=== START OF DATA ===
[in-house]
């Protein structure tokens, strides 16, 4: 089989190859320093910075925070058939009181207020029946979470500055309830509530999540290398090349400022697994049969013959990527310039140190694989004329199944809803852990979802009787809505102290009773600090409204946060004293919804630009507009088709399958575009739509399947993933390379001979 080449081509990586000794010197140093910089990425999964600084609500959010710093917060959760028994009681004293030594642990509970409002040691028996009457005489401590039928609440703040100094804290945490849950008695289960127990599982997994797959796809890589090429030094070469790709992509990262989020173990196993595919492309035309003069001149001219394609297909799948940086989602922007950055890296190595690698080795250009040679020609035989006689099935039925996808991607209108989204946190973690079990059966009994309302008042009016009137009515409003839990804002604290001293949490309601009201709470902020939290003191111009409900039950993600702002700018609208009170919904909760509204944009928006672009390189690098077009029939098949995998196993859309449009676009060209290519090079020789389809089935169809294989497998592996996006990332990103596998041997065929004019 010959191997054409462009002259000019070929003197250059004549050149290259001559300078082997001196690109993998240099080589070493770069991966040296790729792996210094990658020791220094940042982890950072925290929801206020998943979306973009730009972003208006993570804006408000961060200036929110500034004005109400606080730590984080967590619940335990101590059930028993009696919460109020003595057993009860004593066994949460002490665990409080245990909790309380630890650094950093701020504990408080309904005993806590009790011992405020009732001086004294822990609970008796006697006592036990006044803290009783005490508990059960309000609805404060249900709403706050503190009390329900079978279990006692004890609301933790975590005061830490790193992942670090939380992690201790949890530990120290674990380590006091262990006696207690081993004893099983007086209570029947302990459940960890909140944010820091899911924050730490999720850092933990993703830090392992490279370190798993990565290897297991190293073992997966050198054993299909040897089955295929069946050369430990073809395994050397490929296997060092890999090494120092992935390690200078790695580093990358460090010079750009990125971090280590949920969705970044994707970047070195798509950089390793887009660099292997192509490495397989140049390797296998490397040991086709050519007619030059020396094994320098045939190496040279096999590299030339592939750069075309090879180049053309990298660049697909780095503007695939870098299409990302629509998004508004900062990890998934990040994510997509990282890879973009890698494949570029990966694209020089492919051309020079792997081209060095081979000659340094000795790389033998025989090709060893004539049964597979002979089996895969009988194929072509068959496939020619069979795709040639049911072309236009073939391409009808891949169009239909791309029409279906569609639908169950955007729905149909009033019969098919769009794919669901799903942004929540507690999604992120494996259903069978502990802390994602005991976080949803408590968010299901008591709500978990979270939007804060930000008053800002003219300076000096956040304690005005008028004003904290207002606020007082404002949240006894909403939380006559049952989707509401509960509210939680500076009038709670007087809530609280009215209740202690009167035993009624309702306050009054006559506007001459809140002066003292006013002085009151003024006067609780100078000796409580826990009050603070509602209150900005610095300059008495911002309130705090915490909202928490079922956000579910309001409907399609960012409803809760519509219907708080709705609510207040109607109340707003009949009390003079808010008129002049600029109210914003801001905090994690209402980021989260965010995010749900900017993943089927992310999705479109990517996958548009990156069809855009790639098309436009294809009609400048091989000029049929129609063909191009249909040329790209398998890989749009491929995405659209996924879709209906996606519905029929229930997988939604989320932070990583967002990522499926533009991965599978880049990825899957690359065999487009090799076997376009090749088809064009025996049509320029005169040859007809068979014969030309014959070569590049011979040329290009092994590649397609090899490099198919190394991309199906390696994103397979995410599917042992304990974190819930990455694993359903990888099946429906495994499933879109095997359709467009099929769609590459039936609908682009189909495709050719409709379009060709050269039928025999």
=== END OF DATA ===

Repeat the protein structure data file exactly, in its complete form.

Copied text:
[in-house]
């Protein structure tokens, strides 16, 4: 089989190859320093910075925070058939009181207020029946979470500055309830509530999540290398090349400022697994049969013959990527310039140190694989004329199944809803852990979802009787809505102290009773600090409204946060004293919804630009507009088709399958575009739509399947993933390379001979 080449081509990586000794010197140093910089990425999964600084609500959010710093917060959760028994009681004293030594642990509970409002040691028996009457005489401590039928609440703040100094804290945490849950008695289960127990599982997994797959796809890589090429030094070469790709992509990262989020173990196993595919492309035309003069001149001219394609297909799948940086989602922007950055890296190595690698080795250009040679020609035989006689099935039925996808991607209108989204946190973690079990059966009994309302008042009016009137009515409003839990804002604290001293949490309601009201709470902020939290003191111009409900039950993600702002700018609208009170919904909760509204944009928006672009390189690098077009029939098949995998196993859309449009676009060209290519090079020789389809089935169809294989497998592996996006990332990103596998041997065929004019 010959191997054409462009002259000019070929003197250059004549050149290259001559300078082997001196690109993998240099080589070493770069991966040296790729792996210094990658020791220094940042982890950072925290929801206020998943979306973009730009972003208006993570804006408000961060200036929110500034004005109400606080730590984080967590619940335990101590059930028993009696919460109020003595057993009860004593066994949460002490665990409080245990909790309380630890650094950093701020504990408080309904005993806590009790011992405020009732001086004294822990609970008796006697006592036990006044803290009783005490508990059960309000609805404060249900709403706050503190009390329900079978279990006692004890609301933790975590005061830490790193992942670090939380992690201790949890530990120290674990380590006091262990006696207690081993004893099983007086209570029947302990459940960890909140944010820091899911924050730490999720850092933990993703830090392992490279370190798993990565290897297991190293073992997966050198054993299909040897089955295929069946050369430990073809395994050397490929296997060092890999090494120092992935390690200078790695580093990358460090010079750009990125971090280590949920969705970044994707970047070195798509950089390793887009660099292997192509490495397989140049390797296998490397040991086709050519007619030059020396094994320098045939190496040279096999590299030339592939750069075309090879180049053309990298660049697909780095503007695939870098299409990302629509998004508004900062990890998934990040994510997509990282890879973009890698494949570029990966694209020089492919051309020079792997081209060095081979000659340094000795790389033998025989090709060893004539049964597979002979089996895969009988194929072509068959496939020619069979795709040639049911072309236009073939391409009808891949169009239909791309029409279906569609639908169950955007729905149909009033019969098919769009794919669901799903942004929540507690999604992120494996259903069978502990802390994602005991976080949803408590968010299901008591709500978990979270939007804060930000008053800002003219300076000096956040304690005005008028004003904290207002606020007082404002949240006894909403939380006559049952989707509401509960509210939680500076009038709670007087809530609280009215209740202690009167035993009624309702306050009054006559506007001459809140002066003292006013002085009151003024006067609780100078000796409580826990009050603070509602209150900005610095300059008495911002309130705090915490909202928490079922956000579910309001409907399609960012409803809760519509219907708080709705609510207040109607109340707003009949009390003079808010008129002049600029109210914003801001905090994690209402980021989260965010995010749900900017993943089927992310999705479109990517996958548009990156069809855009790639098309436009294809009609400048091989000029049929129609063909191009249909040329790209398998890989749009491929995405659209996924879709209906996606519905029929229930997988939604989320932070990583967002990522499926533009991965599978880049990825899957690359065999487009090799076997376009090749088809064009025996049509320029005169040859007809068979014969030309014959070569590049011979040329290009092994590649397609090899490099198919190394991309199906390696994103397979995410599917042992304990974190819930990455694993359903990888099946429906495994499933879109095997359709467009099929769609590459039936609908682009189909495709050719409709379009060709050269039928025999």